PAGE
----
Or, whatīs the thickness? one inch?

Iīve read a gambeson should have 20 to 30 layers. So I tested a wooden sword against a blanket folded to 32 layers and stood well against it.

Well, my needs are the same of Carlo Arellano, a gambeson for controlled bouting with steel/aluminium that would be used in conjunction with a gorget, mask and gauntlets.


Sorry for the english mistakes!

Thanks!
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David Teague




Location: Anchorage, Alaska
Joined: 25 Jan 2004

Posts: 409

PostPosted: Thu 26 Feb, 2009 10:22 pm    Post subject:         Reply with quote

Hello All,

We use the Matulīs Gambeson Type 4 as our standard fight coat & living history soliders coat and I also have his CDB inspired Pourpoint.

It doesn't have a collar and seems to fit Carlo's needs.

I lead group that has 2 divisions. The Living History side and a WMA side.

I have many students in the WMA side who doesn't have a thing to do with the Living History side and most members of the Living History side aren't there to learn a historical martial art.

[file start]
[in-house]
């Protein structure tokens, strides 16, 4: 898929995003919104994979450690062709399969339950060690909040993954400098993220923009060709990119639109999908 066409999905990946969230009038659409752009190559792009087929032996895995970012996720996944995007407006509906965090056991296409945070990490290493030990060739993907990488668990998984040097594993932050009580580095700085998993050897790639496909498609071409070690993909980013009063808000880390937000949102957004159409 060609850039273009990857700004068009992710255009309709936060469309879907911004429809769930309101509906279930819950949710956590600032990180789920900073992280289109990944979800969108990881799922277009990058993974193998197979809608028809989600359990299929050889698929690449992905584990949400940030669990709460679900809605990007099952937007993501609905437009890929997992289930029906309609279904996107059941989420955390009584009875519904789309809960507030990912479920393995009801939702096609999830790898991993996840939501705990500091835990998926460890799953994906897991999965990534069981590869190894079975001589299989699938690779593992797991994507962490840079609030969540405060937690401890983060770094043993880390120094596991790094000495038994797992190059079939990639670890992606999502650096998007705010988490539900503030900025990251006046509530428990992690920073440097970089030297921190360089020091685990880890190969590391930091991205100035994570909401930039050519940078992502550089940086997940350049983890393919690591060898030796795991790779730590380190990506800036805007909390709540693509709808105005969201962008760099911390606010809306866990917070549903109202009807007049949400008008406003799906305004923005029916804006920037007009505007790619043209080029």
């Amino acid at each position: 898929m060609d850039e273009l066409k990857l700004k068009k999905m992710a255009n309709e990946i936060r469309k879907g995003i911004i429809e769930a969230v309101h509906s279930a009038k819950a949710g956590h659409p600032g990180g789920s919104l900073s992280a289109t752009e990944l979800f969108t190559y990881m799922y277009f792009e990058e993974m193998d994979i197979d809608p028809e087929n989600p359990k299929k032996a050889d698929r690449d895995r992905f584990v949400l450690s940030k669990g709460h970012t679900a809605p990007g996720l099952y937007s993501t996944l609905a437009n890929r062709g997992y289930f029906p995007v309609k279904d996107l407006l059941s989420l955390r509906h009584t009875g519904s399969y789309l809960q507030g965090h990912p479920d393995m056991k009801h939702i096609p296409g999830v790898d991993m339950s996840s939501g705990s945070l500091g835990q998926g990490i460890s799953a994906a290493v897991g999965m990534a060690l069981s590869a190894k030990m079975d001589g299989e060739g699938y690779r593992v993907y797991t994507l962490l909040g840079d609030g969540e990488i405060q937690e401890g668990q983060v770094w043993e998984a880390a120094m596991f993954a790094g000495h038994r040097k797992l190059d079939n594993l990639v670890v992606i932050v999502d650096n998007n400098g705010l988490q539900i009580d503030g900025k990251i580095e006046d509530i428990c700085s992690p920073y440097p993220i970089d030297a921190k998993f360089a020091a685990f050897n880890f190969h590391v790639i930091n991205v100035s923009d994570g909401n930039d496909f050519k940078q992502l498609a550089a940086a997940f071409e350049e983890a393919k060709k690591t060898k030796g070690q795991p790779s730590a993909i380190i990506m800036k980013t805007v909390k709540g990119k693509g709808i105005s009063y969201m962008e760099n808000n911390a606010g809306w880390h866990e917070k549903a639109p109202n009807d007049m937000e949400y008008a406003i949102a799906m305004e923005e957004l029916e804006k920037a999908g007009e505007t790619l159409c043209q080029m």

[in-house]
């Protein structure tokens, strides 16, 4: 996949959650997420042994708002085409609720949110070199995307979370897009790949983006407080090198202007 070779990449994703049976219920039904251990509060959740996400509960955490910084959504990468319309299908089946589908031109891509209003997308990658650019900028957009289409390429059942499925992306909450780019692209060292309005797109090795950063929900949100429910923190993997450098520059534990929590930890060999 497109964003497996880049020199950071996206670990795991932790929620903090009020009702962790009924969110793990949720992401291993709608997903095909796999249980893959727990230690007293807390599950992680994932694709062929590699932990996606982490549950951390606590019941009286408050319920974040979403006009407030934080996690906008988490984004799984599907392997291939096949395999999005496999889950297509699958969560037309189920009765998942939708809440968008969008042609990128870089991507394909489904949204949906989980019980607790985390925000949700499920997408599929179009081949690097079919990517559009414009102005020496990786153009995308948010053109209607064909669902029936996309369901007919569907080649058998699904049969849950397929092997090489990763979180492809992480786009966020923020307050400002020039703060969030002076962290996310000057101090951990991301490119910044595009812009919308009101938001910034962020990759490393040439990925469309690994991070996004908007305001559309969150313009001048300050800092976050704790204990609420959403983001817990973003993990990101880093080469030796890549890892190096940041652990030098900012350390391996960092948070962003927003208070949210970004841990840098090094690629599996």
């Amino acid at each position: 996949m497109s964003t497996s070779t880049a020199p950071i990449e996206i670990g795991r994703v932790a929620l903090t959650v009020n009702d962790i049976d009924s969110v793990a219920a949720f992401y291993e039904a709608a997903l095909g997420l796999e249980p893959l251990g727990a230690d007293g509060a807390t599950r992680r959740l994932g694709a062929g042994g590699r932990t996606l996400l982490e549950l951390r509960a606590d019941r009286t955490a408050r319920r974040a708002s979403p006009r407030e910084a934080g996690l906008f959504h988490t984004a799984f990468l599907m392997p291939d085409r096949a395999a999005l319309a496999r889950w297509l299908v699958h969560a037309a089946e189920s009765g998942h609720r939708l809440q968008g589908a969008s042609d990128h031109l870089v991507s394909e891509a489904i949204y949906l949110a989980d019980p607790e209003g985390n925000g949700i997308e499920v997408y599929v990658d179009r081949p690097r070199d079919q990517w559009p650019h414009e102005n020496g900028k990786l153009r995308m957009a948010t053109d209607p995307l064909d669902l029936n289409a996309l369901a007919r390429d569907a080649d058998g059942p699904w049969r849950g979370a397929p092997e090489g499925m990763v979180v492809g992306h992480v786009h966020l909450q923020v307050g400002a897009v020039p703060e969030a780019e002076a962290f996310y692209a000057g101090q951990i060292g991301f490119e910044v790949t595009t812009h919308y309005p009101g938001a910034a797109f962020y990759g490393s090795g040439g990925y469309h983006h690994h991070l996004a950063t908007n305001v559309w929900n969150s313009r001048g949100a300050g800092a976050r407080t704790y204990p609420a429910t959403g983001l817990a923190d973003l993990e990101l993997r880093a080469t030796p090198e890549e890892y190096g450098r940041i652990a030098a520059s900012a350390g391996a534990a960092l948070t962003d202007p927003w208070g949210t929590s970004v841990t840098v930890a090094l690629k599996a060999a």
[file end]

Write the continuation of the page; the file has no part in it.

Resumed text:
With that said here is a pic of the LH side wearing a mix of Matuls garments and those of our own making at an event from about 4 years ago.



Left to right (back & front) Ours, Matuls, Matuls, Matuls, Matuls, Ours.

You can see the thickness on the 2 front Matuls coats, left is Gambeson Type 4, right is me in my Pourpoint

Cheers,

David

This you shall know, that all things have length and measure.

Free Scholar/ Instructor Selohaar Fechtschule
The Historic Recrudescence Guild

"Yea though I walk through the valley of death, I will fear no evil: for Thou's sword art is with me; Thy poleaxe and Thy quarterstaff they comfort me."
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Sonia Focke




Location: Munich